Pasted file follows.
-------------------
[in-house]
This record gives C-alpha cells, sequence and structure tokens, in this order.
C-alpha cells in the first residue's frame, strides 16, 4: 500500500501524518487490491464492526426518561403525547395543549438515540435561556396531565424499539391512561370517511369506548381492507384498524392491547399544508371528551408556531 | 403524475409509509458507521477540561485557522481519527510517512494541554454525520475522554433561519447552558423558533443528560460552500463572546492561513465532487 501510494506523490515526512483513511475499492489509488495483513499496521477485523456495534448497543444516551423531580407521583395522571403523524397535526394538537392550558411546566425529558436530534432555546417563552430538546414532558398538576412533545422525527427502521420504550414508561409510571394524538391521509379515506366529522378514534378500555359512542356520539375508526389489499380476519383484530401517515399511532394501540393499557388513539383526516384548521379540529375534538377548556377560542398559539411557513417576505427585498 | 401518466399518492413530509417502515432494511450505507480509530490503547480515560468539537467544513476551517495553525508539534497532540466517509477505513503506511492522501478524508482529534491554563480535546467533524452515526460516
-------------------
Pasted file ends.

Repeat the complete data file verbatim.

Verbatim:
[in-house]
This record gives C-alpha cells, sequence and structure tokens, in this order.
C-alpha cells in the first residue's frame, strides 16, 4: 500500500501524518487490491464492526426518561403525547395543549438515540435561556396531565424499539391512561370517511369506548381492507384498524392491547399544508371528551408556531 | 403524475409509509458507521477540561485557522481519527510517512494541554454525520475522554433561519447552558423558533443528560460552500463572546492561513465532487 501510494506523490515526512483513511475499492489509488495483513499496521477485523456495534448497543444516551423531580407521583395522571403523524397535526394538537392550558411546566425529558436530534432555546417563552430538546414532558398538576412533545422525527427502521420504550414508561409510571394524538391521509379515506366529522378514534378500555359512542356520539375508526389489499380476519383484530401517515399511532394501540393499557388513539383526516384548521379540529375534538377548556377560542398559539411557513417576505427585498 | 401518466399518492413530509417502515432494511450505507480509530490503547480515560468539537467544513476551517495553525508539534497532540466517509477505513503506511492522501478524508482529534491554563480535546467533524452515526460516